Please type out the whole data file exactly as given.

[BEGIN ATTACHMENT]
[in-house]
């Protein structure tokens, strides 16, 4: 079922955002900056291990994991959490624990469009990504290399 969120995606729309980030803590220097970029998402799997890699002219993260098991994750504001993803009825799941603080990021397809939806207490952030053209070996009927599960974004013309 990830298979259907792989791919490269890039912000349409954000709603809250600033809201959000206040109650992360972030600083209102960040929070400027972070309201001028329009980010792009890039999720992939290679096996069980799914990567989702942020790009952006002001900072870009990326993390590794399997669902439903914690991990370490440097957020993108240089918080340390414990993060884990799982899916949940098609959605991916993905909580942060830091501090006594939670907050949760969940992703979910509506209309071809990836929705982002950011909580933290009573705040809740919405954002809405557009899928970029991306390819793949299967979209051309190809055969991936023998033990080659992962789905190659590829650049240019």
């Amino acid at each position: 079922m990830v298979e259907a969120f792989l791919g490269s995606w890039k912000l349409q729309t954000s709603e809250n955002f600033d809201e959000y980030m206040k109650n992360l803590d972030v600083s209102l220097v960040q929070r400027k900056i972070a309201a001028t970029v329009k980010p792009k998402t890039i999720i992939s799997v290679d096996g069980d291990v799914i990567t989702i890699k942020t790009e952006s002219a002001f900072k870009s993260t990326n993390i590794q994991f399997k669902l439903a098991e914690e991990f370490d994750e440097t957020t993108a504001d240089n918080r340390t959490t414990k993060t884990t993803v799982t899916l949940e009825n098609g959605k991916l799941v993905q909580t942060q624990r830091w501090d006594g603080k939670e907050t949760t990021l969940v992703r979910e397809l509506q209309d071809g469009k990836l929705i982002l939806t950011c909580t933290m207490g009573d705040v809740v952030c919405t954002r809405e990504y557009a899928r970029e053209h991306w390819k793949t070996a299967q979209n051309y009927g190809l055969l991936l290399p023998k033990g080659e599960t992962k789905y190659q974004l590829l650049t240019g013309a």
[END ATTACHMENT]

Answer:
[in-house]
């Protein structure tokens, strides 16, 4: 079922955002900056291990994991959490624990469009990504290399 969120995606729309980030803590220097970029998402799997890699002219993260098991994750504001993803009825799941603080990021397809939806207490952030053209070996009927599960974004013309 990830298979259907792989791919490269890039912000349409954000709603809250600033809201959000206040109650992360972030600083209102960040929070400027972070309201001028329009980010792009890039999720992939290679096996069980799914990567989702942020790009952006002001900072870009990326993390590794399997669902439903914690991990370490440097957020993108240089918080340390414990993060884990799982899916949940098609959605991916993905909580942060830091501090006594939670907050949760969940992703979910509506209309071809990836929705982002950011909580933290009573705040809740919405954002809405557009899928970029991306390819793949299967979209051309190809055969991936023998033990080659992962789905190659590829650049240019």
């Amino acid at each position: 079922m990830v298979e259907a969120f792989l791919g490269s995606w890039k912000l349409q729309t954000s709603e809250n955002f600033d809201e959000y980030m206040k109650n992360l803590d972030v600083s209102l220097v960040q929070r400027k900056i972070a309201a001028t970029v329009k980010p792009k998402t890039i999720i992939s799997v290679d096996g069980d291990v799914i990567t989702i890699k942020t790009e952006s002219a002001f900072k870009s993260t990326n993390i590794q994991f399997k669902l439903a098991e914690e991990f370490d994750e440097t957020t993108a504001d240089n918080r340390t959490t414990k993060t884990t993803v799982t899916l949940e009825n098609g959605k991916l799941v993905q909580t942060q624990r830091w501090d006594g603080k939670e907050t949760t990021l969940v992703r979910e397809l509506q209309d071809g469009k990836l929705i982002l939806t950011c909580t933290m207490g009573d705040v809740v952030c919405t954002r809405e990504y557009a899928r970029e053209h991306w390819k793949t070996a299967q979209n051309y009927g190809l055969l991936l290399p023998k033990g080659e599960t992962k789905y190659q974004l590829l650049t240019g013309a």